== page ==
CHEROKEE COUNTY, Ga. — A convicted child molester could get another chance at freedom after a Cherokee County judge said he made a mistake during the trial.
Corey Sligh, a 31-year-old former actor, who landed himself roles on "The Young and the Restless" and the sitcom "All About Lizzie," was charged with two counts of child molestation in 2016.
About two years later, a jury convicted him on one of those charges, which carries five to 20 years behind bars. Instead of sentencing Sligh to prison, Superior Court Judge David Cannon granted his own motion for a new trial this past September. Hours later, Sligh bonded out of jail and remains so today.
Reaction to the judge’s action was swift and mostly critical -- especially from the victim’s parents, the district attorney, law enforcement and even the jury foreman.
The alleged victim was 7-years-old at the time of the incident. She claimed the molestation happened at least two different times when she was alone with Sligh – once in Florida and another time in the basement of a Cherokee County home.
Sligh’s defense team declined to make him available for an interview, but defense attorney Kim Frye believes the little girl only made up the story after her parents caught her watching online porn.
“She was questioned repeatedly, repeatedly, repeatedly until she broke down in tears. She thought she was going to be in trouble for watching pornography ….many people will lie to get out of trouble. Children often will lie,” Frye said.
At the time of the arrest, Sligh was on his way to making a name for himself in Hollywood. At 29-years-old, he landed himself roles on "The Young and the Restless", a movie called "God is Dead" and the sitcom, "All about Lizzie."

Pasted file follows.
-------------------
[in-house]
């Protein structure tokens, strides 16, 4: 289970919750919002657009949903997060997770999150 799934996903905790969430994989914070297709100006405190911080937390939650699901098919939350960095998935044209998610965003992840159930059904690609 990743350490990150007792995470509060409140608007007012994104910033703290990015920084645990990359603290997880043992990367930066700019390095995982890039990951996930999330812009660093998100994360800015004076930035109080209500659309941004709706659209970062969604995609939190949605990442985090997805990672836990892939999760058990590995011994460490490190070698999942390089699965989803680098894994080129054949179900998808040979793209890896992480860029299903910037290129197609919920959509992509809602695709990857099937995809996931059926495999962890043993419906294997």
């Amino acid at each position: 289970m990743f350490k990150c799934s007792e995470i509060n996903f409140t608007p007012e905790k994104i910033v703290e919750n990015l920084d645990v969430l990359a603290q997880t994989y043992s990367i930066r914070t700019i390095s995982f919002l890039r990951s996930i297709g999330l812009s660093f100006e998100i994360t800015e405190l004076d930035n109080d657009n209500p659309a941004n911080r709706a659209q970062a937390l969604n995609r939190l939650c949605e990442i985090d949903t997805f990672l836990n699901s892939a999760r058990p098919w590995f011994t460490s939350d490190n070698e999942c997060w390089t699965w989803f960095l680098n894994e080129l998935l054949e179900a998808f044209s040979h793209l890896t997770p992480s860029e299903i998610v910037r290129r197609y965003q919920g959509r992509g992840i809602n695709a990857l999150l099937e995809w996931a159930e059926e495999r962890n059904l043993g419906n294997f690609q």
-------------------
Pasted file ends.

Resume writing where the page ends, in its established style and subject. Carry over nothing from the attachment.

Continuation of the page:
Those acting dreams came to a sudden halt after Cherokee County detectives asked Sligh to come in for questioning in October 2016.
“He was like, ‘What do you need to know?’ And the police officer says pretty early on, the detective says, ‘child molestation.’ And the look on Corey’s face is just utter dumbstruck shock,” Frye said.
Fifteen minutes after leaving the sheriff’s department, Frye said a judge signed a warrant for Sligh’s arrest.
About two years later, jurors listened to defense attorneys and prosecutors argue over essentially two pieces of evidence – a video of the minor interviewed by a counselor and another video of Sligh interrogated by police, both explaining their stories about what happened.
When it was time for the jury to deliberate, it was not a quick decision. On three separate occasions, the jury returned to Judge Cannon without a verdict.
Marc Nolan was the jury foreman in the case.
“When we came out, I said, ‘We’re all deadlocked, right? No one is going to change their mind?’ I think it was eight to three or seven to four at that time,” Nolan said. Under Georgia law, convictions must be determined by a unanimous jury vote.
After the third deadlock, Nolan sent Judge Cannon a note on behalf of his fellow jurors.
“I basically asked, ‘How long can you keep us here?’ And he came back and said, ‘Oh, Mr. Nolan, you don’t want to know I can keep you here,’” explained Nolan.
Judge Cannon ordered the jurors back to deliberate again, giving them the ‘Allen charge,’ which is an instruction to deadlocked jurors to try and reach a verdict. Judges often use this type of charge to reduce the risk of a mistrial happening.
This time, the jurors had a request. They wanted to watch the videotaped interviews of the little girl and Sligh’s interrogation by themselves.
Nolan said that gave him and his fellow jurors the ability to watch the tapes on their own time, instead of the state and defense attorney telling them what they should be watching for in the interviews.
“The judge was gone, the attorneys were gone…it was just us having the ability to play the tape back and forth. We all heard exactly what he said, that matched what the young girl [said],” said Nolan.
Within a short time, Nolan said it was clear to he and his fellow jurors that Sligh’s interview confirmed the girl’s claims.
A short time later, they voted to convict Sligh of child molestation.
About two months after the conviction, Sligh returned to the Cherokee County Courthouse - facing 5 to 20 years behind bars. At the hearing, court transcripts show Judge Cannon surprised everyone.
Instead of telling Sligh how long he’d spend in prison, Judge Cannon announced he was going to grant a motion for a new trial. He said he was doing it because he made a mistake.